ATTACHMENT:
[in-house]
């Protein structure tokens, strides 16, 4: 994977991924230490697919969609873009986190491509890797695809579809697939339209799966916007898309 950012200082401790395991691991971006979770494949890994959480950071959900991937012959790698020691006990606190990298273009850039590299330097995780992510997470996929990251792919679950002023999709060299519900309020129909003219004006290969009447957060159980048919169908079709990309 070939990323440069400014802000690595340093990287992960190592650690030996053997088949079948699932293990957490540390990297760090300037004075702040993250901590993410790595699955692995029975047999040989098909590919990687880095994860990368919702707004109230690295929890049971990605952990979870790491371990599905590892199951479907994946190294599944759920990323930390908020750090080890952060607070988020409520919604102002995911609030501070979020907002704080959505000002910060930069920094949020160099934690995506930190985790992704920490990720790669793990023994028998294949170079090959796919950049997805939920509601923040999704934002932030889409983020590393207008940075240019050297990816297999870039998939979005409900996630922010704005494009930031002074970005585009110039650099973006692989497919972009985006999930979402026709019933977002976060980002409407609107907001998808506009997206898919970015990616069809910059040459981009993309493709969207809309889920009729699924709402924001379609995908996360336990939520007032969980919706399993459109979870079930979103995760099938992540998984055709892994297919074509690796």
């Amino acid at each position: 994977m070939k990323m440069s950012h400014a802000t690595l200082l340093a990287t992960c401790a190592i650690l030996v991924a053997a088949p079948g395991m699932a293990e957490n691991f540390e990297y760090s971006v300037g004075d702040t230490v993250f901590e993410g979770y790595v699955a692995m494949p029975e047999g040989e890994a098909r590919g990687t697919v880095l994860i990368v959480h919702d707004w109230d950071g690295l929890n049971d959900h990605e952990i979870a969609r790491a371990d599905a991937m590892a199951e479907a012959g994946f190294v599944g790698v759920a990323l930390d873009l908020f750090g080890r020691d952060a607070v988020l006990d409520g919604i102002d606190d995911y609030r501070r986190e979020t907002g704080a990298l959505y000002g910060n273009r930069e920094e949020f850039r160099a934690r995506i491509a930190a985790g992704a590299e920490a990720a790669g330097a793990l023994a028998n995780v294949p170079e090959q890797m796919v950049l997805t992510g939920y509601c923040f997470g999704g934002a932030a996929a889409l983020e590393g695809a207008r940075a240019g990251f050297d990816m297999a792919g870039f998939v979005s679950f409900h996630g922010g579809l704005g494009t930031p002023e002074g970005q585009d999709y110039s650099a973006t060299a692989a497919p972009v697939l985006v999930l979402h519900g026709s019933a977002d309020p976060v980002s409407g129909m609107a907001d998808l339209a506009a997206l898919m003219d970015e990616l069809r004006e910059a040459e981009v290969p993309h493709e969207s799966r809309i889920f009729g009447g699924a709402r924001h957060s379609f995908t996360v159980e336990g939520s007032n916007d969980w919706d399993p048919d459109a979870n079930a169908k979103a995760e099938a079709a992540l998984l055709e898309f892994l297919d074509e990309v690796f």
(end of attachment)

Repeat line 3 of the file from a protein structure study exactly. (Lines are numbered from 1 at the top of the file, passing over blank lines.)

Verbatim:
């Amino acid at each position: 994977m070939k990323m440069s950012h400014a802000t690595l200082l340093a990287t992960c401790a190592i650690l030996v991924a053997a088949p079948g395991m699932a293990e957490n691991f540390e990297y760090s971006v300037g004075d702040t230490v993250f901590e993410g979770y790595v699955a692995m494949p029975e047999g040989e890994a098909r590919g990687t697919v880095l994860i990368v959480h919702d707004w109230d950071g690295l929890n049971d959900h990605e952990i979870a969609r790491a371990d599905a991937m590892a199951e479907a012959g994946f190294v599944g790698v759920a990323l930390d873009l908020f750090g080890r020691d952060a607070v988020l006990d409520g919604i102002d606190d995911y609030r501070r986190e979020t907002g704080a990298l959505y000002g910060n273009r930069e920094e949020f850039r160099a934690r995506i491509a930190a985790g992704a590299e920490a990720a790669g330097a793990l023994a028998n995780v294949p170079e090959q890797m796919v950049l997805t992510g939920y509601c923040f997470g999704g934002a932030a996929a889409l983020e590393g695809a207008r940075a240019g990251f050297d990816m297999a792919g870039f998939v979005s679950f409900h996630g922010g579809l704005g494009t930031p002023e002074g970005q585009d999709y110039s650099a973006t060299a692989a497919p972009v697939l985006v999930l979402h519900g026709s019933a977002d309020p976060v980002s409407g129909m609107a907001d998808l339209a506009a997206l898919m003219d970015e990616l069809r004006e910059a040459e981009v290969p993309h493709e969207s799966r809309i889920f009729g009447g699924a709402r924001h957060s379609f995908t996360v159980e336990g939520s007032n916007d969980w919706d399993p048919d459109a979870n079930a169908k979103a995760e099938a079709a992540l998984l055709e898309f892994l297919d074509e990309v690796f």